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Meanwhile, the benefits of monetary integration are being demonstrated by the energy price crisis in Europe. Take Slovakia. Yes, it has to deal with similarly high inflation as its non-euro neighbours. But it does so while enjoying a much lower interest rate (2.5 percent for the European Central Bank) than the Czech Republic and Poland, where borrowing costs are three times higher, or 13 percent in Hungary.

Size matters in a global economy whose rhythm is still set by the US financial cycle, and only the monetary union of euro economies gives the European Central Bank a degree of independence from the US Federal Reserve.

Second, it is now easy to see the vulnerabilities that emerged during the eurozone crisis as a type of crisis that could hit anyone, including economies with independent floating currencies, rather than a unique weakness in the euro.

Italy remains the country where pessimists believe the combination of high debt and low growth should eventually cause the euro’s demise. However, last summer it was not Italy, but the new populist government in the United Kingdom that severely shook the markets with its irresponsible policymaking. In the end, the Bank of England had to step in to contain the sovereign yields.

While the ECB may still be tested in this regard, it has the advantage of being more independent of its political masters than any national central bank. If anything, the Bank of England has more reason to fear monetary finance charges – which it was evidently keen to disprove – and which complicated its message when it turned from selling gold bonds to buying them in the market’s fright in the fall. By contrast, the European Central Bank created a permanent tool to deal with similar events last summer, with little controversy.

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All this suggests that the euro will become more, not less attractive over time. The appeal of different currencies will be further altered by how they manage the next big leap in central banking: the introduction of an official digital currency. So far, only peripheral economies like the Bahamas and Nigeria have gone all the way — although China is clearly primed for its capacity to expand the digital renminbi it has been experimenting with.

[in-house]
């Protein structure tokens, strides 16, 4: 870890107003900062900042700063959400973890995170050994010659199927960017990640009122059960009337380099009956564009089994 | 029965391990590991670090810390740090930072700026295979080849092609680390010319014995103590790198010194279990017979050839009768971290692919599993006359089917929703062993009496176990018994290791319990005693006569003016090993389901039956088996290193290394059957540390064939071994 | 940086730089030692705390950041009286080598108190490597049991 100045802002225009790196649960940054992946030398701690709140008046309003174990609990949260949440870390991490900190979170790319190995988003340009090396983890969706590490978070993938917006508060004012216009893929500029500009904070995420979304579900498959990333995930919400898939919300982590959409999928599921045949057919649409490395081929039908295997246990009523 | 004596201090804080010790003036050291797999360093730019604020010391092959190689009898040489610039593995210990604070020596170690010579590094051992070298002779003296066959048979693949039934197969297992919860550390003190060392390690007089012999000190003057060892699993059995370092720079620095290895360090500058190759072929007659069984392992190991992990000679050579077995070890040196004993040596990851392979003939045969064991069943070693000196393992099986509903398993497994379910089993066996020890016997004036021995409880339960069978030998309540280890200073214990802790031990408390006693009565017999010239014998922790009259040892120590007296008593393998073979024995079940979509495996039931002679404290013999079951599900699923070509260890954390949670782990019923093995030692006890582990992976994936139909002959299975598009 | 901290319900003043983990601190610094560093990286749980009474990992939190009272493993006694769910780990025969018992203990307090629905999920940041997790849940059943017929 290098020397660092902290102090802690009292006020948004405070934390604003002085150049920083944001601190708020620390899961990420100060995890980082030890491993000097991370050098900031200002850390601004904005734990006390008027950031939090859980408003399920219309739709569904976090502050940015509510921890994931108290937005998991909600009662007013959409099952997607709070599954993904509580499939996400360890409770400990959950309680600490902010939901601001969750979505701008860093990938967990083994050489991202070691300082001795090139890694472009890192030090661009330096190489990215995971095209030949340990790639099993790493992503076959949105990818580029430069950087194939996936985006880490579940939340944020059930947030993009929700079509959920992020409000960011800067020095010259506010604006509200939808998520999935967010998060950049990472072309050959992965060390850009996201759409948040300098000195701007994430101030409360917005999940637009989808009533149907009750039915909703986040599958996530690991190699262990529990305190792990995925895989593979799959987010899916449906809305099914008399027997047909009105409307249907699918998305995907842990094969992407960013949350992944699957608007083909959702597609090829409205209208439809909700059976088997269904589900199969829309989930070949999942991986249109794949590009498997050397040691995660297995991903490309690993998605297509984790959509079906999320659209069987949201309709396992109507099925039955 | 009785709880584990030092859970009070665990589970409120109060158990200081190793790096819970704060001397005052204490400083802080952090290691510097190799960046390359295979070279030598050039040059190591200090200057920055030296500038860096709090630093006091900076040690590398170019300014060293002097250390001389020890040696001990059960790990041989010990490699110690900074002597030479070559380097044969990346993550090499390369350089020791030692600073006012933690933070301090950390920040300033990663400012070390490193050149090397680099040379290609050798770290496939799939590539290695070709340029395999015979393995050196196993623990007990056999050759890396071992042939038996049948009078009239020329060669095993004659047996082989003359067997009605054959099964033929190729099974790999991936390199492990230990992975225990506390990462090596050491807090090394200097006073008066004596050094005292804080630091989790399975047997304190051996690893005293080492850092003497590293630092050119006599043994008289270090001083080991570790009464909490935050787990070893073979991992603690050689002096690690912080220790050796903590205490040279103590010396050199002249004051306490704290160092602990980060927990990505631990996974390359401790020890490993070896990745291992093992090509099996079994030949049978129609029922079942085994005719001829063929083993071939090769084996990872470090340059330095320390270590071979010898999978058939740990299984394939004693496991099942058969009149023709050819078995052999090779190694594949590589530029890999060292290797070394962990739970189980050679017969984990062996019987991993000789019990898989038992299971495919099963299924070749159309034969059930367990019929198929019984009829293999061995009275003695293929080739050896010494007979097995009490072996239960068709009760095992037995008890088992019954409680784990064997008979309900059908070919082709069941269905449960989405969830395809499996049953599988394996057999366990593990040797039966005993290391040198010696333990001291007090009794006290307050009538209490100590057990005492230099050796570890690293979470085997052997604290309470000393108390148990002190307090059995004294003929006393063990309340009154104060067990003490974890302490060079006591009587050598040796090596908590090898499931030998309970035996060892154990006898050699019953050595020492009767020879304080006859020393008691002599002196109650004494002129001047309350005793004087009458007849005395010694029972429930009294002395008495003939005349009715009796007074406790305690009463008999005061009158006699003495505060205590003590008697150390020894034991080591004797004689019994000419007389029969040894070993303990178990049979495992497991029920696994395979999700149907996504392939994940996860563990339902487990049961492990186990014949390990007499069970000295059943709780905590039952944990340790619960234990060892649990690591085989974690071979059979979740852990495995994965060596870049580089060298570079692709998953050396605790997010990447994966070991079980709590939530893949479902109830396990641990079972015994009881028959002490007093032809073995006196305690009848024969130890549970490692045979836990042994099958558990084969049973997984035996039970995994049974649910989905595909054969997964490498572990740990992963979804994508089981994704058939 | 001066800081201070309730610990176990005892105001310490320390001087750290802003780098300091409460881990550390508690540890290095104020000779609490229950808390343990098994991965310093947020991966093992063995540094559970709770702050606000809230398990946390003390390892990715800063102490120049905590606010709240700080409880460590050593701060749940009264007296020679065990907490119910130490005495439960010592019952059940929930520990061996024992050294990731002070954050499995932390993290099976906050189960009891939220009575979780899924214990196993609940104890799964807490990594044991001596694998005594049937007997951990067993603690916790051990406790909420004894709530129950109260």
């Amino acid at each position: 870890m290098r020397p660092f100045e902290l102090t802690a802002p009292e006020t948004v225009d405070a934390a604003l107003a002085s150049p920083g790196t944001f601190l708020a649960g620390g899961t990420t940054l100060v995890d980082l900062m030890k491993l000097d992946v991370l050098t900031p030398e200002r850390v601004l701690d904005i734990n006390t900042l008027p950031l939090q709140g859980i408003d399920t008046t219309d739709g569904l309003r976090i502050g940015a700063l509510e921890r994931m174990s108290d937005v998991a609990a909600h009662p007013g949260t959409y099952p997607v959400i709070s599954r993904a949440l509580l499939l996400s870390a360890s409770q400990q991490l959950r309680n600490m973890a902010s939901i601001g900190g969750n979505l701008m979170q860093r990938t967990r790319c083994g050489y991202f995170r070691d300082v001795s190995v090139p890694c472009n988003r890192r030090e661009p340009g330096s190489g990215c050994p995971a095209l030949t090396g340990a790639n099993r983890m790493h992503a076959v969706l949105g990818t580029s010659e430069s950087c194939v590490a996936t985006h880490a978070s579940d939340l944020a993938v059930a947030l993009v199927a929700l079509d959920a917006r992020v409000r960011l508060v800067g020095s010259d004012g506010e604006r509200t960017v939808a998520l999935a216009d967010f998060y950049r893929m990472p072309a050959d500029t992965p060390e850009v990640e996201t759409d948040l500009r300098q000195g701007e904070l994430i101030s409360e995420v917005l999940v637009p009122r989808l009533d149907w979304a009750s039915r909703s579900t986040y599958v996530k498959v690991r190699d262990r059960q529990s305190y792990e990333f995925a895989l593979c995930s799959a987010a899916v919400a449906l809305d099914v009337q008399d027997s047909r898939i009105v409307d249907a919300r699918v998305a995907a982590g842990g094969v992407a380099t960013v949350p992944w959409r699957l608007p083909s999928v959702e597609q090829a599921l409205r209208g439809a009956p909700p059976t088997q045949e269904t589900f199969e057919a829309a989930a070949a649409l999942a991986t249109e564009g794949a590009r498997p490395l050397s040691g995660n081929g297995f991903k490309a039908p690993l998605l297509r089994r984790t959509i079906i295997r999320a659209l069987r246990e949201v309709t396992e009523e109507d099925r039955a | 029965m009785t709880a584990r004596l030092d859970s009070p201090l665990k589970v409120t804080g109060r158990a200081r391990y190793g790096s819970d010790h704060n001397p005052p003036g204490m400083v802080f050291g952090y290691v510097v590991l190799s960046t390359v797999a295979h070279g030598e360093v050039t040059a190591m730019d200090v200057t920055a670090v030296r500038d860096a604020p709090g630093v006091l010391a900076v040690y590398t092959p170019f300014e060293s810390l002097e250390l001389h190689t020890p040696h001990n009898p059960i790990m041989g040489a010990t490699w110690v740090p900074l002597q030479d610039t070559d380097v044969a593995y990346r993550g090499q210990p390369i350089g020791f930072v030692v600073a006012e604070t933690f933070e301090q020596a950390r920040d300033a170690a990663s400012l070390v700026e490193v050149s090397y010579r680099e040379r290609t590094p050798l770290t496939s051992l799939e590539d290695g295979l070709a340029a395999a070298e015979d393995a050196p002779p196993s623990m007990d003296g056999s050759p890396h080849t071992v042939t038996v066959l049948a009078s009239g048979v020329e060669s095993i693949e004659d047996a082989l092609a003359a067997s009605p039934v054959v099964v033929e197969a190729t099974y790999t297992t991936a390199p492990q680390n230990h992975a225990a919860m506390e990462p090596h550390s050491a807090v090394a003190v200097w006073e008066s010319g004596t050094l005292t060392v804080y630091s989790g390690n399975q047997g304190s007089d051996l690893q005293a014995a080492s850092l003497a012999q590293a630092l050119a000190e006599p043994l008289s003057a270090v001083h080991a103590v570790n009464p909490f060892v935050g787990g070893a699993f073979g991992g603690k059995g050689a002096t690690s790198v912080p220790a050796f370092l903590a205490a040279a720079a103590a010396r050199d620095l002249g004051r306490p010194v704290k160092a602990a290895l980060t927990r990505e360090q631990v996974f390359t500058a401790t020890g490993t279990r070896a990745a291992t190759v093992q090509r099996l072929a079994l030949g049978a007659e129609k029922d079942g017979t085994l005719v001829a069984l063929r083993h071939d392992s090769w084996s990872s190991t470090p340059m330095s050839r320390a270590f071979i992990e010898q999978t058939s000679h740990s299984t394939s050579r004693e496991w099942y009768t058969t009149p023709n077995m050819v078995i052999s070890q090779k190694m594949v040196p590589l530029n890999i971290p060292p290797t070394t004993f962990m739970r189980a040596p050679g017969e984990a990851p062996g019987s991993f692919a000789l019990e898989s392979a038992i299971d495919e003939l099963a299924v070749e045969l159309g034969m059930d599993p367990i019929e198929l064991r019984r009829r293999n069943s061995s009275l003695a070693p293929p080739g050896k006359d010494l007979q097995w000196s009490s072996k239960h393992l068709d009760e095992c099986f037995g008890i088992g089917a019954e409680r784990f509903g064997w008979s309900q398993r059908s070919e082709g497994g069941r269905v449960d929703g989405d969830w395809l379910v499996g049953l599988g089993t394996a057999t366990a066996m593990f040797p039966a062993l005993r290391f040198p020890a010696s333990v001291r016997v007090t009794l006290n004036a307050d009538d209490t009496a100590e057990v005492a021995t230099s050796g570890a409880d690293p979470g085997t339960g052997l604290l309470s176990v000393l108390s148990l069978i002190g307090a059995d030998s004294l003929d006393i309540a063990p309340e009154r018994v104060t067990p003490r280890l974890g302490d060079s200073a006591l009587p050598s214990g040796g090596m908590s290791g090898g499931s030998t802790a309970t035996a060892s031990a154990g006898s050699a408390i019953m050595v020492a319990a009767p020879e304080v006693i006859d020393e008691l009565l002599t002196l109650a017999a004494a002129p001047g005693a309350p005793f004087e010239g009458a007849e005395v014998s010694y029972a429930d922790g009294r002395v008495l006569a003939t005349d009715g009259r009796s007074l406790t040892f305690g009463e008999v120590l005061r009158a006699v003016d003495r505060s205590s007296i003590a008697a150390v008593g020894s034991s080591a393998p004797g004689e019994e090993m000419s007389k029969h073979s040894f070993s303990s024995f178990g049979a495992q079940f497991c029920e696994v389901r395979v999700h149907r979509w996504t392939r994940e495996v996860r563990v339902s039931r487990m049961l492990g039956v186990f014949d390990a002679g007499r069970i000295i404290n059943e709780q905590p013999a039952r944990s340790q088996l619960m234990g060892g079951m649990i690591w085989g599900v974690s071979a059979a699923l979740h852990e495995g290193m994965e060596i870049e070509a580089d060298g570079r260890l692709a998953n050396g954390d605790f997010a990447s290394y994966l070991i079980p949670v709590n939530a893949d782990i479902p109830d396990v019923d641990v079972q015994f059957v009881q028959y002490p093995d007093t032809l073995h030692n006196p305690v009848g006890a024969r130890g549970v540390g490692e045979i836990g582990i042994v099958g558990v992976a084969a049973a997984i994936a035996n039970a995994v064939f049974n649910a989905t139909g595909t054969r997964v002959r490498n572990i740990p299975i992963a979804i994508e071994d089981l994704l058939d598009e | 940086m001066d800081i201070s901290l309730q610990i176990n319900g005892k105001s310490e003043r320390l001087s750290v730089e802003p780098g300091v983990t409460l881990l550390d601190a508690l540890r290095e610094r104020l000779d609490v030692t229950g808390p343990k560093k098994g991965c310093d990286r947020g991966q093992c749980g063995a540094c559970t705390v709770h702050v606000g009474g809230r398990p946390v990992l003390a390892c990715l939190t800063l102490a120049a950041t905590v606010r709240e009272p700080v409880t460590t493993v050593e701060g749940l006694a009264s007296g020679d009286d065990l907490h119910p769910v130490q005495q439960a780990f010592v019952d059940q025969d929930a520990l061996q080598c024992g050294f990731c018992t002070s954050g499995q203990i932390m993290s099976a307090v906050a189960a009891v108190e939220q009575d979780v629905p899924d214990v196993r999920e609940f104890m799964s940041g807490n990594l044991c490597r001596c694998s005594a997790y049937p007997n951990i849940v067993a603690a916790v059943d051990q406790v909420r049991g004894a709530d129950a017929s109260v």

Among the rich economies, the European Central Bank has quickly moved to the top spot. Finance ministers swung defensively behind the digital euro after Facebook’s move in 2019 to create a private global digital payment system. But their support has now been bolstered by looming business opportunities in an economy of “programmable” safe money.

Formally, the digital euro is still only in the exploration phase. But politically, it has reached a point of no return. After Croatia, future entrants to the monetary union will enjoy having a developing digital currency in the bargain.

martin.sandbu@ft.com

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Britain’s Sunak says fighting inflation will require discipline, Reuters

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© Reuters. Reuters / Henry Nichols / Paul

LONDON (Reuters) – British Prime Minister Rishi Sunak has said inflation is not guaranteed to go down this year and his government must be disciplined to ensure it does.

“You have to continue to be disciplined and take the right and responsible decisions in order to bring down inflation,” Sunak said in an interview with BBC Television. “It’s really important that we do that. It’s not something abstract. It affects people.”

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California storm leaves more than 330,000 without power, more severe weather ahead By Reuters

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© Reuters. FILE PHOTO: Capitola Wharf damaged by the storm’s severe waves is seen in Santa Cruz, California, United States, on January 5, 2023, in this screenshot obtained from a social media video. Kelly Pound/via Reuters

(Reuters) – Heavy rains and damaging winds knocked out power to hundreds of thousands of homes and businesses in California late Sunday as the region prepared for the next onslaught of severe weather.

More than 330,000 homes and businesses were reported to still be without power in California as of 3:08 a.m. EDT (8:08 GMT) Sunday night, according to data from PowerOutage.us.

At least six people have died in the bad weather since New Year’s weekend, including a child who was killed by a falling redwood tree and crushing a mobile home in Northern California.

Meanwhile, meteorologists have warned that another “atmospheric river” of thick, moist tropical air will hit California on Monday with mountain rain and snow.

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An NWS weather warning Saturday warned that the cumulative effect of back-to-back heavy rain storms since late December could cause rivers to rise to record levels and cause flooding across much of central California.